Adam Gilchrist finally seemed to have found his way in this World Cup. With his blitzkrieg the Australians completed a near-annihilation of the rest of the teams in the cricketing world. Curtains finally came down on the 2007 edition of the ICC World Cup with Australia taking the title by a 53-run win (D/L system) over Sri Lanka.
History will record that the Australians had won; history will record that after Clive Lloyd, Ricky Ponting is the only captain to have lifted the world cup two times, history will also record that in the final game of the edition the Sri Lankan team failed to meet the expectations of a strife-ridden nation that found comfort in the team's fortunes over the last one month. What one will not find in the annals of history however is the almost ludicrous end to a farcical 47-day cricketing saga. The Australians were the true winners, but they were robbed of their moment - of triumph, victory, spontaneity and celebration.
The final stages of the event were played out in near-darkness with even the fielders unable to see anything, let alone the fans in the stadium. There was immense confusion in the middle, when first Sri Lanka accepted an offer for bad light in the 33rd over. That was the moment Australia was waiting for, but their celebratory huddle was soon broken up by the umpire, and the players made their way back to the middle again. And three overs later when Australia was handed the game under the D/L system, the moment of spontaneous outburst of celebration was lost and a sense of resignation pervaded the whole stadium. And all one probably wanted was for the farce to end.
Even such a travesty, however, doesn't take away from what happened on the field. Fernando, who bowled superbly in the first two overs of his first spell, will rue forever the moment he dropped a sharp return catch when Gilchrist was on 31. If Gilchrist were Steve Waugh, he probably would have walked up to Fernando and told him wryly, "You have just dropped the World Cup". Was the dropped catch the defining moment of this final? One can never say, but immediately after the dropped catch, with 2 fours and a six the Australian wicketkeeper sure made his intentions very clear. Yet again Gilchrist showed why he was a man of the moment; he made his presence felt and his knock count. With the match reduced to 38 overs, Australia put up a challenging 281 for 4 (with a first wicket stand of 172), and virtually took the match away from the Lankans. If it were a full-fledged contest, the team from Down Under would have ended up scoring in excess of 300 for the sixth time in this tournament!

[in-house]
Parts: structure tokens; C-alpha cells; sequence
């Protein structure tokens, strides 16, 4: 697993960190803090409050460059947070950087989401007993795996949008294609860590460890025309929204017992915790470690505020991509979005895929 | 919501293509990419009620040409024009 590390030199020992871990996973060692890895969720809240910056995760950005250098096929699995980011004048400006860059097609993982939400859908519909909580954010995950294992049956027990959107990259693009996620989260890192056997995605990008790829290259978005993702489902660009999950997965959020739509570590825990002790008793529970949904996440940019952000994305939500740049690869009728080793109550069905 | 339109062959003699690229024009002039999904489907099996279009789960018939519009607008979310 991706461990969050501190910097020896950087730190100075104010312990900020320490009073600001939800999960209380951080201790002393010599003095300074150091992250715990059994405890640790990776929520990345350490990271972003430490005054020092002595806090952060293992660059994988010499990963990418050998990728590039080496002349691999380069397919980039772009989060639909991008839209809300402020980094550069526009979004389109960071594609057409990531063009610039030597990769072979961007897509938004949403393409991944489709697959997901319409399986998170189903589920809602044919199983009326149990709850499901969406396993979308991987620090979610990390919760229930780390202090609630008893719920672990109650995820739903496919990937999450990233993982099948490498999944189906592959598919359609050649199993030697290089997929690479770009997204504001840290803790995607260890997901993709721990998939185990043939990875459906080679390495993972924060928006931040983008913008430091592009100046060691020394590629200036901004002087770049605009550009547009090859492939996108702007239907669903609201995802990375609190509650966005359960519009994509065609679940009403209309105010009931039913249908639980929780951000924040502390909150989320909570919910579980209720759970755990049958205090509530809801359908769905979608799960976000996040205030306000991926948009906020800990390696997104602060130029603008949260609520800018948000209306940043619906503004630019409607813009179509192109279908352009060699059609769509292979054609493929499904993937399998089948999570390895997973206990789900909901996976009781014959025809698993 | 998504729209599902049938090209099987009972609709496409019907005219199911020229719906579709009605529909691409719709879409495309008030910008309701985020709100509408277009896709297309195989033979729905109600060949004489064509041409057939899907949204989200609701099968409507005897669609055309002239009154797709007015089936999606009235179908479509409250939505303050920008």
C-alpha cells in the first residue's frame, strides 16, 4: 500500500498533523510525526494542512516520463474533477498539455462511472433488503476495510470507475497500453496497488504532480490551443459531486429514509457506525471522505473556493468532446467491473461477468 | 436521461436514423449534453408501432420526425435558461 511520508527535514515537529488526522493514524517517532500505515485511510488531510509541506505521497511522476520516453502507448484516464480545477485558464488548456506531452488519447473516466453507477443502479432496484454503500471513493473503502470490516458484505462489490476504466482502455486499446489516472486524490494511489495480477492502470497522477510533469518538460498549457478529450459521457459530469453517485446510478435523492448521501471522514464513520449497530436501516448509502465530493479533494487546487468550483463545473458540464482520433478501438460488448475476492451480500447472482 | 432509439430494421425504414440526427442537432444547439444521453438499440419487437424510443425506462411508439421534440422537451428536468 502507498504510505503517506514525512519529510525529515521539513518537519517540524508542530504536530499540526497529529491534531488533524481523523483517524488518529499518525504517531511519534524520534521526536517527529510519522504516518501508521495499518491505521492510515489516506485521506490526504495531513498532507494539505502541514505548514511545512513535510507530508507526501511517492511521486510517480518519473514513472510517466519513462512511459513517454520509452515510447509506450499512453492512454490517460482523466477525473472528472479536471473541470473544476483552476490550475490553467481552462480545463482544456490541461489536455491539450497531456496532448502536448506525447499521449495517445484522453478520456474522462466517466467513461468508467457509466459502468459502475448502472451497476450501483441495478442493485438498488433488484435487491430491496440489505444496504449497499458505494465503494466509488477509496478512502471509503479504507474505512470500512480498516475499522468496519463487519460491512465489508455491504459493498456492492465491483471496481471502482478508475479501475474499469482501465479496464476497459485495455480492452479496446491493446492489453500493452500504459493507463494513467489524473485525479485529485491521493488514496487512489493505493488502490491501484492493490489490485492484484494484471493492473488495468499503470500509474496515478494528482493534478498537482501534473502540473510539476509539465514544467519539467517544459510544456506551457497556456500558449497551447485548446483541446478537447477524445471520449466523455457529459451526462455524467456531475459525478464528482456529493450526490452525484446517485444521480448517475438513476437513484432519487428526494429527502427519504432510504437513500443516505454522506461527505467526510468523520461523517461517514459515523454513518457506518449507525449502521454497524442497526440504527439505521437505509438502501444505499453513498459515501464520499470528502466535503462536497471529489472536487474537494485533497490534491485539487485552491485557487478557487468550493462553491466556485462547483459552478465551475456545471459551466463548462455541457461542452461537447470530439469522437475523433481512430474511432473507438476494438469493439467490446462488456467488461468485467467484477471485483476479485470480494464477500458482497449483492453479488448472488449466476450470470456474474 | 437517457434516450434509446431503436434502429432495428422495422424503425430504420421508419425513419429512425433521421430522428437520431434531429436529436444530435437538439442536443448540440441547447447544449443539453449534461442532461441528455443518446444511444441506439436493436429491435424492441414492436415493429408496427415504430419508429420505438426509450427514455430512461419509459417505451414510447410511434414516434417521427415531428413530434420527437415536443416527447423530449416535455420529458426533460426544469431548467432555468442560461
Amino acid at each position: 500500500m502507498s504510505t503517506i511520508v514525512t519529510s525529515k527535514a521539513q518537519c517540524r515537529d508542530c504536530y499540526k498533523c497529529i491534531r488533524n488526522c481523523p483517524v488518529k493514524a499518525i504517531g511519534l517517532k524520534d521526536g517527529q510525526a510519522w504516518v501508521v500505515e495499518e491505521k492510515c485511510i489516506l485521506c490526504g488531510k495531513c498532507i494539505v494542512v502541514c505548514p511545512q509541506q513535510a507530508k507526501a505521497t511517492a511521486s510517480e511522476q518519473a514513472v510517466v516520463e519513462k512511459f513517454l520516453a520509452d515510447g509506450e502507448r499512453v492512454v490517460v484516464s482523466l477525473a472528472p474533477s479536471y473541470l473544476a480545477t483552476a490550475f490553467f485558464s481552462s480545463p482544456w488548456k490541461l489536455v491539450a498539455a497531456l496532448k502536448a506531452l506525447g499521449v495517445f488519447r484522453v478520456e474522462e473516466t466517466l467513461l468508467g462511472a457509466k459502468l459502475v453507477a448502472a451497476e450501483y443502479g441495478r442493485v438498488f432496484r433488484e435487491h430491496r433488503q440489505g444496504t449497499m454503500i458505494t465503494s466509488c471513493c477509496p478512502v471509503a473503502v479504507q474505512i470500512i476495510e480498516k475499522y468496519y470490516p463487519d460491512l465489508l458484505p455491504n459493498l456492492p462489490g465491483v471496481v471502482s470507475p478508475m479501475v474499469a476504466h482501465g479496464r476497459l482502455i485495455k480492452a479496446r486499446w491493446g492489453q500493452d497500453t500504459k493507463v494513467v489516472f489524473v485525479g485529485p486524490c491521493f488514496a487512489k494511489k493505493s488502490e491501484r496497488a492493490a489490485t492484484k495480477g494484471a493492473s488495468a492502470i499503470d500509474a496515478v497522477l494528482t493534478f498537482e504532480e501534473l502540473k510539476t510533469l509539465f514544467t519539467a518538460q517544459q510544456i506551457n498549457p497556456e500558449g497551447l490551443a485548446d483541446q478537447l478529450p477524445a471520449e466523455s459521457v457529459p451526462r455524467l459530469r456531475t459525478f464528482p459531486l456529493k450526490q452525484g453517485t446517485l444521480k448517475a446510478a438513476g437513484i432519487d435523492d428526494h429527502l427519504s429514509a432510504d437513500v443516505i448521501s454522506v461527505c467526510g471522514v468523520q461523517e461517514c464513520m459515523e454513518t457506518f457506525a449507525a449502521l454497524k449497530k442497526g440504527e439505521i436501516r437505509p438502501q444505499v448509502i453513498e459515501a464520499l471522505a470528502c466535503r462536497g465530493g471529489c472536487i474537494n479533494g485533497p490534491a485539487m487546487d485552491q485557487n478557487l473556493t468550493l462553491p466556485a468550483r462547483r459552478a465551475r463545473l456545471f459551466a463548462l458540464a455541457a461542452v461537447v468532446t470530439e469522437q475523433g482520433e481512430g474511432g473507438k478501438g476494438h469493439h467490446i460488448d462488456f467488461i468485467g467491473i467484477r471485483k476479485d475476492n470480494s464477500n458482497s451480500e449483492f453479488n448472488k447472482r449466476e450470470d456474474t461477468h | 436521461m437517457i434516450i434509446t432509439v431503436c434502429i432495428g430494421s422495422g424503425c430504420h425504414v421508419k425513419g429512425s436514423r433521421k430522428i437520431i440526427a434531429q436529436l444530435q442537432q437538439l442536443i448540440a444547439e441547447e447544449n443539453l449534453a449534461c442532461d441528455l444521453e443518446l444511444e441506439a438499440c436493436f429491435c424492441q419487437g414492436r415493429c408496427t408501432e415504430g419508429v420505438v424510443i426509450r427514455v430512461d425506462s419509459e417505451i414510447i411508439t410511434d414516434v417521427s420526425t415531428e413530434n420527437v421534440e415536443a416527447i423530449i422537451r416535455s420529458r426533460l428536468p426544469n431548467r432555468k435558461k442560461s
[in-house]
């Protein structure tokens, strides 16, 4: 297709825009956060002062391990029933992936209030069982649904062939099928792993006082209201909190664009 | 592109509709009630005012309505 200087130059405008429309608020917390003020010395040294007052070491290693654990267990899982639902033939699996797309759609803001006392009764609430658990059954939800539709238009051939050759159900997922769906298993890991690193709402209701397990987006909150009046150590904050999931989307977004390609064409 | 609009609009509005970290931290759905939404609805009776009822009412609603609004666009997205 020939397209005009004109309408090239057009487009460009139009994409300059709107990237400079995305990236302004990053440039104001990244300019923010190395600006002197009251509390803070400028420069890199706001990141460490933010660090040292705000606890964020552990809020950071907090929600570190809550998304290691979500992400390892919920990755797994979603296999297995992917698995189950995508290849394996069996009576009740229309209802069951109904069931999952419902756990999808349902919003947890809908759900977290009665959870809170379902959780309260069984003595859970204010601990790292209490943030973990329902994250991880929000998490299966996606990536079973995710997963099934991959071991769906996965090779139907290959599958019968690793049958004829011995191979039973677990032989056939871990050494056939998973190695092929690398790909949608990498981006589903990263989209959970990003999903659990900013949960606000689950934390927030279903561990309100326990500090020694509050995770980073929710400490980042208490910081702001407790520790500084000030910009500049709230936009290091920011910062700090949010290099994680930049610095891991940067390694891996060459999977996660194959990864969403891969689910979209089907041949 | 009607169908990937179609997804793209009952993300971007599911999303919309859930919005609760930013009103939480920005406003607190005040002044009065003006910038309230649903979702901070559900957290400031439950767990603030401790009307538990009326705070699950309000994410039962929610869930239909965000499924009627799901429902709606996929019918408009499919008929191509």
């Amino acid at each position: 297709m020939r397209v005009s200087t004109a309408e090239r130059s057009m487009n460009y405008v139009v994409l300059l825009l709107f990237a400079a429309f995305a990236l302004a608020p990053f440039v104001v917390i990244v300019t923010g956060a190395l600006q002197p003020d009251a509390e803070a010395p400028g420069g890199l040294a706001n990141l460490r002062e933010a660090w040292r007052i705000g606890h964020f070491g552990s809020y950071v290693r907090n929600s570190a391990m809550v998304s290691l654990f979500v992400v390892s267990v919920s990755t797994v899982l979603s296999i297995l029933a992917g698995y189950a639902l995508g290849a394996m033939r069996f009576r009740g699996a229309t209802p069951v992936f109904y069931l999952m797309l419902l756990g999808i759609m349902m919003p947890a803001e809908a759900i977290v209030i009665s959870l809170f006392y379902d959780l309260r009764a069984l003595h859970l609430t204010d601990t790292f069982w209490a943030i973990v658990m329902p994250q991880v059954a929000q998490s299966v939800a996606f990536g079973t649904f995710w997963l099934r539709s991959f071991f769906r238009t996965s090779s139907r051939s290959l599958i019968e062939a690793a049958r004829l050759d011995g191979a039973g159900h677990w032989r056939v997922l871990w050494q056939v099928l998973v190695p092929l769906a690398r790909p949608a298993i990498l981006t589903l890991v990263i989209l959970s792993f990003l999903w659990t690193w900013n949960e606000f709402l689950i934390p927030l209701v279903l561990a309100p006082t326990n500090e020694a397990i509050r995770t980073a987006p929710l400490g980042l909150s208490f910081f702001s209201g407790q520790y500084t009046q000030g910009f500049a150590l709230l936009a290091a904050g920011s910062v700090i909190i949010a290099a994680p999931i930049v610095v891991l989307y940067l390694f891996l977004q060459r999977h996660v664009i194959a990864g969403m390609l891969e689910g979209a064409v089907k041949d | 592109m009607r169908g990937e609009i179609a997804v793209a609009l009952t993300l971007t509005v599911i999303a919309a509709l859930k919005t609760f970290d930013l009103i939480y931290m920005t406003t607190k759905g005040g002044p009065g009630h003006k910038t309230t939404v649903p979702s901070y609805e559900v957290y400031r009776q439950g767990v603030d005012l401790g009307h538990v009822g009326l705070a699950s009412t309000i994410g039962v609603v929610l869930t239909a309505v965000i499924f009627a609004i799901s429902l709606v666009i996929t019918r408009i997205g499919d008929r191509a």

Sri Lanka did its best in chasing down the total. Even though they lost Tharanga early, Jayasuriya and Sangakkara added 116 for the second wicket, keeping the contest and the island nation's hopes alive. But with the fading light, it was fading fortunes for the Lankan team. Sangakkara made an error in judging a Brad Hogg delivery and handed one to Ponting; and soon after Jayasuriya, who like many others was making a final appearance in the competition, was bowled by Michael Clarke. The rest of the team, including Jaywardene who gave away his best in the semi-final, offered little resistance to the Australian bowlers, and Australia were deservedly crowned the champions. I think it still doesn't take away anything from the Sri Lankan team - they were worthy runners-up, definitely the second best in the entire tournament and on more than one occasion they had demonstrated what they were capable of given overwhelming odds.
This World Cup will be remembered for the number of people who bid goodbye to the game, starting with Inzamum-ul-Haq and Anil Kumble in the early days of the tournament, to Brian Lara in the middle to finally, Glenn McGrath. This edition in all probabilities is also the last one in the competition for many others who graced the one-day international scene for so many years. Names that come to mind immediately are Jayasuriya and Gilchrist. But otherwise the 2007 edition of the World Cup, to me, was the most forgettable edition, at least ever since I started paying any attention to the game of cricket.
The organizers of this edition of the tournament have a lot to think about - why did the much-awaited event among the cricketing nations turn out to be such a letdown? Where were the crowds, the excitement, the rush that comes out of seeing a boundary scored and a wicket falling? Why was the tournament reduced to unnecessary scandals, conflicts and controversies, including a murder? Is there something that can be done to get the game back to what it used to be - sheer enjoyment of skill and talent?